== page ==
I know you are itching to get outside and plant your garden, but it is still too cold.
The only plants you should grow right now are potatoes.
Red, purple, fingerlings, Yukon gold or Kennebecs can go in the ground right now. There’s a saying in England that you should get your potatoes planted by St. Patrick’s Day.
In the United States, it would be more appropriate to use around Easter as the deadline. I usually wait until the chives start to show green shoots before I plant the fingerlings. My chives are already about 6 inches tall, and my potatoes are in the ground.
Most beginning gardeners start with tomatoes, eggplants and peppers, but they are warm-weather plants that need to have a ground temperature of at least 50 degrees, preferably 60 degrees, before you set them. The temperature at night should be at least 55 degrees before tomatoes will even consider setting fruit.
To get large tomato plants ready to go into the ground by mid-May, it is too late to start seeds. You should probably buy your plant at this stage.
As for peppers and eggplants, wait at least until mid-May before putting these hot-weather plants in the garden.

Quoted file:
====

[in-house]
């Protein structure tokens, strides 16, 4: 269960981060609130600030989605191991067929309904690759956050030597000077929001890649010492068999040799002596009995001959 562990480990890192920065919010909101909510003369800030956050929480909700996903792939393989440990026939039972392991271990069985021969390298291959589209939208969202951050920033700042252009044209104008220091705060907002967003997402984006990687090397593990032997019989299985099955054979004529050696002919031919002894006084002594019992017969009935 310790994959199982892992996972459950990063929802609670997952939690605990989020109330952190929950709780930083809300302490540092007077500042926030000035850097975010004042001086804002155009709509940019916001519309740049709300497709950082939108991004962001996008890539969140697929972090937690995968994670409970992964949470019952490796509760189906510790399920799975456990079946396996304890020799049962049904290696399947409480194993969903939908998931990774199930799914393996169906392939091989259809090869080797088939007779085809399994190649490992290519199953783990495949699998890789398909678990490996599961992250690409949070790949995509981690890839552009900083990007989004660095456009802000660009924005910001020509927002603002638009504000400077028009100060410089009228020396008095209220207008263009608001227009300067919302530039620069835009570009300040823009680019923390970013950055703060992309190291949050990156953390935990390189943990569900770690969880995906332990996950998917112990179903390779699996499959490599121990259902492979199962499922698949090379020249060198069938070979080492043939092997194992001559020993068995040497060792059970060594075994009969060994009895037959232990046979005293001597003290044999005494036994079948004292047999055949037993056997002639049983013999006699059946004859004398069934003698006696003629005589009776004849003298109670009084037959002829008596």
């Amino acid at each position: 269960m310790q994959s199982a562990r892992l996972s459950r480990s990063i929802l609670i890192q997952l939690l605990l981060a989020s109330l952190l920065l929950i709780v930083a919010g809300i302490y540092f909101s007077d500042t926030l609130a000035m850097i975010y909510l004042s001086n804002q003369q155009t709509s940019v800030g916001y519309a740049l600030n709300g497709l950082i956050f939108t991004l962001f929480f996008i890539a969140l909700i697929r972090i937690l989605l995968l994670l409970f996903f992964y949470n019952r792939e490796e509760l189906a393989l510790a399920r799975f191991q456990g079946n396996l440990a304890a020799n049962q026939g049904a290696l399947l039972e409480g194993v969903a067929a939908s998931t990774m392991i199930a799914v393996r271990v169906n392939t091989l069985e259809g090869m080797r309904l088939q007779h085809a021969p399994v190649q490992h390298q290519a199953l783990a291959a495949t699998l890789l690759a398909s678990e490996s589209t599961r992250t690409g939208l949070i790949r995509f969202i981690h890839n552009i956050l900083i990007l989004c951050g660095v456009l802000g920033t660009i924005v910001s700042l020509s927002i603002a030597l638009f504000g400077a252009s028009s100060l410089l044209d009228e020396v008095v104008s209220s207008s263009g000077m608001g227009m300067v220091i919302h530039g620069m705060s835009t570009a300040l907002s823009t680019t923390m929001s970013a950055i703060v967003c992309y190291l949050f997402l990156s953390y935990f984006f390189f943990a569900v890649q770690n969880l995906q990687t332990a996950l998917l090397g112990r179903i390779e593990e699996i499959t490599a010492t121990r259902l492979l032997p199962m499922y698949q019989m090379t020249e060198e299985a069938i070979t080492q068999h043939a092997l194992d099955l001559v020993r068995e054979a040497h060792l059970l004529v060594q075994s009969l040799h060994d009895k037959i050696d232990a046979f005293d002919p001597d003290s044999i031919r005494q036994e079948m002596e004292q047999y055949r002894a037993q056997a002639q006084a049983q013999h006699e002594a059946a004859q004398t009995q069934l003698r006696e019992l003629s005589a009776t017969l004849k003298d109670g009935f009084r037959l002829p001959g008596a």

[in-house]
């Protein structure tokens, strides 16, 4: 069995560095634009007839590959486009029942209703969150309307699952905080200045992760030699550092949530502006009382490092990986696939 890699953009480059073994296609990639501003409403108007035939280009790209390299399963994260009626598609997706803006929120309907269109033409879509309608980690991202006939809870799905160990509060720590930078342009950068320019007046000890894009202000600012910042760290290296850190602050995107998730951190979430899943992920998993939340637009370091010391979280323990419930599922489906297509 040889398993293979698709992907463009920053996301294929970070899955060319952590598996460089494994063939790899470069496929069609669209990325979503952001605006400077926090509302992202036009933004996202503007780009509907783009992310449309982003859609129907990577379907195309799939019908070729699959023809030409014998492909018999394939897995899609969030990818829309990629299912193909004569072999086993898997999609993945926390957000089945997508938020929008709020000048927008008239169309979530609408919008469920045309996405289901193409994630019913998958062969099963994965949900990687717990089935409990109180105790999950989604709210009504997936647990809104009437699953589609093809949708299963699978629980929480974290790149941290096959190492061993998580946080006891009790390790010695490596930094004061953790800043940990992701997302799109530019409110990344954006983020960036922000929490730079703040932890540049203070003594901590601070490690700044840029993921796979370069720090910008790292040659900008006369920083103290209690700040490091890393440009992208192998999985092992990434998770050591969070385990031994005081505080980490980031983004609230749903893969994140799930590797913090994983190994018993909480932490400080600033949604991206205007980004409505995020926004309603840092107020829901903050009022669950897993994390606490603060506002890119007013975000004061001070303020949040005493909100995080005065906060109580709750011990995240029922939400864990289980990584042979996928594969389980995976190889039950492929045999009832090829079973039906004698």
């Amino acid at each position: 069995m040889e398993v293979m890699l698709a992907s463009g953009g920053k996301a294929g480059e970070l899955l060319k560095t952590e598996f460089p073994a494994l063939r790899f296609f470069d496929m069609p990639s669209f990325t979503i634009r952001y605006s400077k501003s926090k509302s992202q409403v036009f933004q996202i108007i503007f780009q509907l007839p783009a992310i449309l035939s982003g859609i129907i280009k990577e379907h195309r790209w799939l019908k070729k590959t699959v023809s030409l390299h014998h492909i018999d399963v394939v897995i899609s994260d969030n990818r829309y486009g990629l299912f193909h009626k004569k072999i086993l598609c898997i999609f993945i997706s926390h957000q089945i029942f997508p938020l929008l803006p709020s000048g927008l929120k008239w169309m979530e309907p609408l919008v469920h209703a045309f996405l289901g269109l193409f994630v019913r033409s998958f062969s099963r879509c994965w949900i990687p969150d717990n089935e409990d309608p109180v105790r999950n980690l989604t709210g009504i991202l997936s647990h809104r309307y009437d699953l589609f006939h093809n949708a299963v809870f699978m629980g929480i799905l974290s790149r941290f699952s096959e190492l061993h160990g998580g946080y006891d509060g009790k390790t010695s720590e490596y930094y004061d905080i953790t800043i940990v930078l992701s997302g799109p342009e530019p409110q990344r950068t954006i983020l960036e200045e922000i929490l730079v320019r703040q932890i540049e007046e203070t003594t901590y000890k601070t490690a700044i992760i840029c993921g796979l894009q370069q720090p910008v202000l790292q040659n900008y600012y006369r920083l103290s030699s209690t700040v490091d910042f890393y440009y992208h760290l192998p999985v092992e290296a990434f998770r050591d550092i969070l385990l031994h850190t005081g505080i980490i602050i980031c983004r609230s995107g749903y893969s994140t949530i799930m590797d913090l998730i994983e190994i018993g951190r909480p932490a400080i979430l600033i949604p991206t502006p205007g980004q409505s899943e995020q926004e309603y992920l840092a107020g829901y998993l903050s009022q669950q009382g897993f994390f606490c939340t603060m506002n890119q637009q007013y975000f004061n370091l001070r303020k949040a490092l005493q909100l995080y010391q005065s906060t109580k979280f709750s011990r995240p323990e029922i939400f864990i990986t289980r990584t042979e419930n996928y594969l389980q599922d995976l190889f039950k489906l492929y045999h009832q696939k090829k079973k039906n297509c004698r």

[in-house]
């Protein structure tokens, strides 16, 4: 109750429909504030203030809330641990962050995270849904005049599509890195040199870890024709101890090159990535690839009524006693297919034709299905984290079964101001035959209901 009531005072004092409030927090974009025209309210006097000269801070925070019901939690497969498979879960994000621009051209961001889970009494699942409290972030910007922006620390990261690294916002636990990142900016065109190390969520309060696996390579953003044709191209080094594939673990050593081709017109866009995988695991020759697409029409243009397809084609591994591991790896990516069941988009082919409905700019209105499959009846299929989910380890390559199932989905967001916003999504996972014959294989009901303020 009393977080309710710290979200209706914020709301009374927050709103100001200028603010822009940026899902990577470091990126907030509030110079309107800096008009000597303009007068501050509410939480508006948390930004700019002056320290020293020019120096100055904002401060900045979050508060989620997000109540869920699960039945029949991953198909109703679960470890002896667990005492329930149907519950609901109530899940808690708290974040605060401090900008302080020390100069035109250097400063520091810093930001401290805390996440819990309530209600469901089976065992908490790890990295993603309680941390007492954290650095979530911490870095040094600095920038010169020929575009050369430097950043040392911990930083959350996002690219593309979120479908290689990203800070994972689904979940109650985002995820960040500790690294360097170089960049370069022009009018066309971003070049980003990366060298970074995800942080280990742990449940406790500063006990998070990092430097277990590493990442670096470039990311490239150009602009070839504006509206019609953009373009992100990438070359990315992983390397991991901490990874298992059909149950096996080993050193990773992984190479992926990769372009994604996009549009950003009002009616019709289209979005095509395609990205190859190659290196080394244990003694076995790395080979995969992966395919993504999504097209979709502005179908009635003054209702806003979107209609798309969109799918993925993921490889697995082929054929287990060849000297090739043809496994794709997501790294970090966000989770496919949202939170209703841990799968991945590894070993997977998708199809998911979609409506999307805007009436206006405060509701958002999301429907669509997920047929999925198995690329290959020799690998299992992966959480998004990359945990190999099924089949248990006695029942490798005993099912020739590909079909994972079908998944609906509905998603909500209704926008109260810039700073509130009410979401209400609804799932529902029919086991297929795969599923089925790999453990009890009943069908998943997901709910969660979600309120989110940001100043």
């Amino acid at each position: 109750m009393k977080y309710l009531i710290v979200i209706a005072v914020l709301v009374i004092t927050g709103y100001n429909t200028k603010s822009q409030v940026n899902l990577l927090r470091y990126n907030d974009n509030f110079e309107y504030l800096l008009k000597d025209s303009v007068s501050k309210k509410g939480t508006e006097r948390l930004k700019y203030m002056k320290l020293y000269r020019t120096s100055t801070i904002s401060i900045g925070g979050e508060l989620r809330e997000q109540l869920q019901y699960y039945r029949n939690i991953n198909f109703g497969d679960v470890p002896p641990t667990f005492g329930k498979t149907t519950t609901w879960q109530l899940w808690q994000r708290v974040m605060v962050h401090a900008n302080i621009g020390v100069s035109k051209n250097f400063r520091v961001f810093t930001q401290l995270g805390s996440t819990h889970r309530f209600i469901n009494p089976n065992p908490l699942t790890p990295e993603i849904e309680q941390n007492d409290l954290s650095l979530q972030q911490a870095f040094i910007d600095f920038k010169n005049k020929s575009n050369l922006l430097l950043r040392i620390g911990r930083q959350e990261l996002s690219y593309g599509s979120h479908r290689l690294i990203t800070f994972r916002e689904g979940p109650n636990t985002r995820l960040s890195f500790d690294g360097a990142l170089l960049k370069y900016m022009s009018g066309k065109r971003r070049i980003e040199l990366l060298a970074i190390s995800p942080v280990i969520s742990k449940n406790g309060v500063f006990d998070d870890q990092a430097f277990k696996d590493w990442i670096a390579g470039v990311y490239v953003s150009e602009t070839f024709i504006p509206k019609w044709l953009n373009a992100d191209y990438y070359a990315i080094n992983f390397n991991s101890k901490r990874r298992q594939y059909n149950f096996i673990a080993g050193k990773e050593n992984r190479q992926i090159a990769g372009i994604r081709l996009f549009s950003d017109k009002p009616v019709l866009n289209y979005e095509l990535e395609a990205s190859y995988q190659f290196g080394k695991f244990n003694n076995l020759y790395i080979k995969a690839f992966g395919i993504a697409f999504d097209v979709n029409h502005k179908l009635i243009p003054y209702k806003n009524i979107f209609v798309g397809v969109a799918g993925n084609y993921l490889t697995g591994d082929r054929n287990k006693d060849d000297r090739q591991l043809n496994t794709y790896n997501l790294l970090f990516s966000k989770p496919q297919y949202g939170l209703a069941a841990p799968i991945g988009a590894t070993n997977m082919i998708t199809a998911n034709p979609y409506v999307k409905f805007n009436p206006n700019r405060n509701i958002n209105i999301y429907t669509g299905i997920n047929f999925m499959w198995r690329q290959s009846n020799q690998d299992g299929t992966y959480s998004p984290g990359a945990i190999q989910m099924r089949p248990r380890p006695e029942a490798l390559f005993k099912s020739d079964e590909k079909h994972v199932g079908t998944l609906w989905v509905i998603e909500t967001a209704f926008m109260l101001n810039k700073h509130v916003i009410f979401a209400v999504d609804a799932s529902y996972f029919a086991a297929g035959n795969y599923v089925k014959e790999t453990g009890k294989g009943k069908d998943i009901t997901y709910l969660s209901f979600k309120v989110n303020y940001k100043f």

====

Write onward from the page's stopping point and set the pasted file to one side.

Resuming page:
To increase your chances of success in cold ground, you can set your plants in a polytunnel, a cold frame or use a cloche to cover your plants and raise the surrounding temperature.
Polytunnels usually are made from curved pipes thrust into the ground and covered with a plastic cover. The cover is partly buried along the edges to prevent it from blowing away. A cold frame usually is a rectangular structure with a glass top (and sometimes glass sides).
The advantage of a cold frame is that the top can be lifted to allow hot air inside to escape. Polytunnels need to have the plastic peeled back on hot days and that can be near impossible if you are not home during the day. A cloche has a slight opening at the top to allow hot air to escape, but it doesn’t keep night-time temperatures as high as the other methods.
A polytunnel or a cold frame only will raise nighttime temperatures by 3 to 5 degrees and a cloche only 1 or 2 degrees. The big advantage of all of these methods is they prevent the wind from blasting your plants and as we know, in spring around here, the winds can be quite strong.
The best plants to start now in any of the above are greens. For example, if you want early lettuce, spinach, kale, cabbage and other greens, they can be planted using any of the protective methods mentioned above.
When starting greens, give a thought to how many plants you can eat. I have planted an entire packet of lettuce only to have 40 heads of lettuce ready to eat at the same time.
Start a few seeds, wait a week or two and start a few more seeds. That way you won’t feed the neighborhood bunny population.